In our clinical experience, the psychotherapies discussed in this topic are comparably effective for SAD (formerly known as “generalized SAD” in DSM-IV) and SAD, performance-only subtype (“nongeneralized SAD” in DSM-IV). Rigorous randomized trials using DSM-III-R or DSM-IV diagnosed participants have only included patients with generalized SAD; no trials have specifically studied performance-only SAD, or compared psychotherapy’s efficacy between the two SAD types. (See "Social anxiety disorder in adults: Epidemiology, clinical manifestations, and diagnosis", section on 'Subtypes'.)

COGNITIVE-BEHAVIORAL THERAPY — Cognitive-behavioral therapy (CBT) is the best studied and most efficacious psychotherapy tested in randomized, placebo-controlled trials in patients with social anxiety disorder (SAD) [5]. In CBT for social anxiety disorder, the therapist works with the patient to identify and challenge maladaptive cognitions associated with social situations. More recent CBT protocols, which target specific maintenance factors, have been shown to be more efficacious for SAD, compared with standard CBT approaches to the disorder [6,7].

Theoretical foundation — A variety of cognitive models have been proposed to explain pathologic thought processes in SAD. One widely regarded cognitive-behavioral model assumes that individuals with SAD believe they are in danger of behaving in an inept and unacceptable fashion, and such behavior would have disastrous consequences in terms of loss of status, loss of worth, and interpersonal rejection [8]. When exposed to situations that might put them in such danger, they become increasingly vigilant for cues that would signal the realization of their fears. They closely attend to sources of potential negative scrutiny and environmental cues. As an example, a person with SAD who is asked to give a speech in front of people might scan the audience members for negative reactions to their speech. They maintain a negative view of how they appear to others and pay close attention to cognitive, behavioral, and affective cues related to the severity of their anxiety in the moment.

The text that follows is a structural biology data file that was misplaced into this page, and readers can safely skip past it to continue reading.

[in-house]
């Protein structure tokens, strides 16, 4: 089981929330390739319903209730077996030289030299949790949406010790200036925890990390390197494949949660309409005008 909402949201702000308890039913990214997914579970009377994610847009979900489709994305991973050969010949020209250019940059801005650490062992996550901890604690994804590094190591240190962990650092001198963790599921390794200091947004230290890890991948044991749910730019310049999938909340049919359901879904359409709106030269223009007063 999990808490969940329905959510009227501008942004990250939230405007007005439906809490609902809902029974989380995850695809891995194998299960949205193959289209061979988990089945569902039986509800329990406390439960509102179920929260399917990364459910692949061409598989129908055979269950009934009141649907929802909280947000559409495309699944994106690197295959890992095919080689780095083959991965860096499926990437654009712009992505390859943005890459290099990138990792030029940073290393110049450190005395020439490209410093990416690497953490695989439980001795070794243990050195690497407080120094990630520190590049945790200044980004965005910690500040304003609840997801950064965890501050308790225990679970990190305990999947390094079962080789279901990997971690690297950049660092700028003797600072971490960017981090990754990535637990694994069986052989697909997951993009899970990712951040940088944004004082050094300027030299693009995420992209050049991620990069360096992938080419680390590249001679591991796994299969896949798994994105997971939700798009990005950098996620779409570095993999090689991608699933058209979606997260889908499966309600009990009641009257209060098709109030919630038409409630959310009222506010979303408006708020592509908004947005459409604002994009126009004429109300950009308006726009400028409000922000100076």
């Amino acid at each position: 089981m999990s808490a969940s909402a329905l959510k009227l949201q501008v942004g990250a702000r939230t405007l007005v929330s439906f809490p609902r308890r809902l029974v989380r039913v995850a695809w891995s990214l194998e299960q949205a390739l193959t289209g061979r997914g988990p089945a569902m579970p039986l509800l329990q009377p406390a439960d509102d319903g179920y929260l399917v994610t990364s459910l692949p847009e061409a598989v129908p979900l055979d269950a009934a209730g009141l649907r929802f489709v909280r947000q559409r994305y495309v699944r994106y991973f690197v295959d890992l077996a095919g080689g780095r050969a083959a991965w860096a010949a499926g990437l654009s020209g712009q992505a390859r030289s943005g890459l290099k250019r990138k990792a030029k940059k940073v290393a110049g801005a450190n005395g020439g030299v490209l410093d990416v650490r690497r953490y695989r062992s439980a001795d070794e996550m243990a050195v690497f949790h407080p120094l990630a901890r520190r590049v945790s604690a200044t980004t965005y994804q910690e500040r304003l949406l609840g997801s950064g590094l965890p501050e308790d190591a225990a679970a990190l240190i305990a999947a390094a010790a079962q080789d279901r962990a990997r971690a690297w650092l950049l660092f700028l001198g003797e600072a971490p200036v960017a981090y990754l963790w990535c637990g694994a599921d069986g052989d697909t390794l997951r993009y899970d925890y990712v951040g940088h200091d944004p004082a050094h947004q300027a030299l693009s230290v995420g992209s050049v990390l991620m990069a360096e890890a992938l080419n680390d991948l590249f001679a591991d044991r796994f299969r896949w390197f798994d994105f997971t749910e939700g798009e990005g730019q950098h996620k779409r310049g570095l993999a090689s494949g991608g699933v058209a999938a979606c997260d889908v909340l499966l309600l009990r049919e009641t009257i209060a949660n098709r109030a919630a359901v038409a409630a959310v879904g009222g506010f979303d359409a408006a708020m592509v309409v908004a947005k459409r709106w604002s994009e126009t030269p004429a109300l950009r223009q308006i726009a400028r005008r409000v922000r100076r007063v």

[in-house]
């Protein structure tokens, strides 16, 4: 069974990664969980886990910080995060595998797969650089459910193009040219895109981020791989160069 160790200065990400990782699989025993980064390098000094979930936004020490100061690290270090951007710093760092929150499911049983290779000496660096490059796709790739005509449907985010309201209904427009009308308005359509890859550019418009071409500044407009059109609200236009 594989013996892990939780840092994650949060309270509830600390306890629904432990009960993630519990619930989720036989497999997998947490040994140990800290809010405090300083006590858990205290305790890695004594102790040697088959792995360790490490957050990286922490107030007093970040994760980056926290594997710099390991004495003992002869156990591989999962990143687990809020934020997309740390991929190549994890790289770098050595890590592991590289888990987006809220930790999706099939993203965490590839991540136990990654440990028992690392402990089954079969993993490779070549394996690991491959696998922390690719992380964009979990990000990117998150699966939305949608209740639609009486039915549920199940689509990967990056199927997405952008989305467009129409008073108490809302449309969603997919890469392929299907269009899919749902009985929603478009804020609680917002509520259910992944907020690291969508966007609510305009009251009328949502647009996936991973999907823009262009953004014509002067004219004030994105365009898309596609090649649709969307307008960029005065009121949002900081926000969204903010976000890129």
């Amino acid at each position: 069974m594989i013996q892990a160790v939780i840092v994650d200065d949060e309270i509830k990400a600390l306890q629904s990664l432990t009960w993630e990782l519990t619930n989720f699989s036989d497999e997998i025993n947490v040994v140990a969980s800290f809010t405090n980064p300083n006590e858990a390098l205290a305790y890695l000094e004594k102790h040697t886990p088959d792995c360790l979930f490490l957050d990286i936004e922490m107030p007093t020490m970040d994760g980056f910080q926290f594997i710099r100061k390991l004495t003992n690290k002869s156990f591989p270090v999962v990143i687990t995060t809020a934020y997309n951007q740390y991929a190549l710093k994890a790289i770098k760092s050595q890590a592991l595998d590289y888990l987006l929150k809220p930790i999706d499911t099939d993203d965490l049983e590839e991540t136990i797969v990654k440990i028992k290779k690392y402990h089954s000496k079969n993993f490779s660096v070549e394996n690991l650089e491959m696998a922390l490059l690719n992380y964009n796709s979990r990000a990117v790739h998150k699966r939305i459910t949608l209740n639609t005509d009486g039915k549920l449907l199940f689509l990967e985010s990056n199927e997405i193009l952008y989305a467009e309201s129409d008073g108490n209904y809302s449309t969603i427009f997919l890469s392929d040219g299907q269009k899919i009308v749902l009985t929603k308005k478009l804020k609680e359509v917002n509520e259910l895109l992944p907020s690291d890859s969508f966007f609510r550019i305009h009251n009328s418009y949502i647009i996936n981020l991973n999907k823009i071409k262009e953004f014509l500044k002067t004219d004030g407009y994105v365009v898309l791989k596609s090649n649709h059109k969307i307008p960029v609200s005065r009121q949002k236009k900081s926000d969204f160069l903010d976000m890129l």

Another model proposes several psychopathological processes that prevent individuals with SAD from disproving their maladaptive beliefs [9]:

Shifting their attention, when entering a social situation, to detailed monitoring and observation of themselves. This attentional shift produces an enhanced awareness of feared anxiety responses (eg, increase in heart rate and hot flushes) and interferes with processing their perceptions of other people’s behavior. Together with the perception of the physiological anxiety response, this information is then used to construct a negative self-impression.